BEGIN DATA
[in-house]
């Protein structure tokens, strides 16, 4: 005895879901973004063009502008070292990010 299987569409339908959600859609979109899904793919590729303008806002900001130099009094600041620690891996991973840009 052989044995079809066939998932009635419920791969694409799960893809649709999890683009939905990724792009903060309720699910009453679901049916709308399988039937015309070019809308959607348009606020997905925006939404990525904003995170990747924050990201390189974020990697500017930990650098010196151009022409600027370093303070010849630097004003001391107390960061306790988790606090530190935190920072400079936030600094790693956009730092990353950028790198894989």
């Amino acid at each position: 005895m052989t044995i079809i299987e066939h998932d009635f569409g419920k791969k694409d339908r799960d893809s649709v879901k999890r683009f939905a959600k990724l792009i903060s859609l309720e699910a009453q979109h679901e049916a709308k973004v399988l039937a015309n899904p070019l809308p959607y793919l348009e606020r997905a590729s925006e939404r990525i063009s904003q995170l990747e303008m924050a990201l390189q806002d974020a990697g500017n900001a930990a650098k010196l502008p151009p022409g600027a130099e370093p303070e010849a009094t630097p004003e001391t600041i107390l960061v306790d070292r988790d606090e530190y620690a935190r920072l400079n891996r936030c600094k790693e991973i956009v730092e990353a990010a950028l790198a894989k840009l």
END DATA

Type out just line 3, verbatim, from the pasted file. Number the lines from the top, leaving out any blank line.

């Amino acid at each position: 005895m052989t044995i079809i299987e066939h998932d009635f569409g419920k791969k694409d339908r799960d893809s649709v879901k999890r683009f939905a959600k990724l792009i903060s859609l309720e699910a009453q979109h679901e049916a709308k973004v399988l039937a015309n899904p070019l809308p959607y793919l348009e606020r997905a590729s925006e939404r990525i063009s904003q995170l990747e303008m924050a990201l390189q806002d974020a990697g500017n900001a930990a650098k010196l502008p151009p022409g600027a130099e370093p303070e010849a009094t630097p004003e001391t600041i107390l960061v306790d070292r988790d606090e530190y620690a935190r920072l400079n891996r936030c600094k790693e991973i956009v730092e990353a990010a950028l790198a894989k840009l």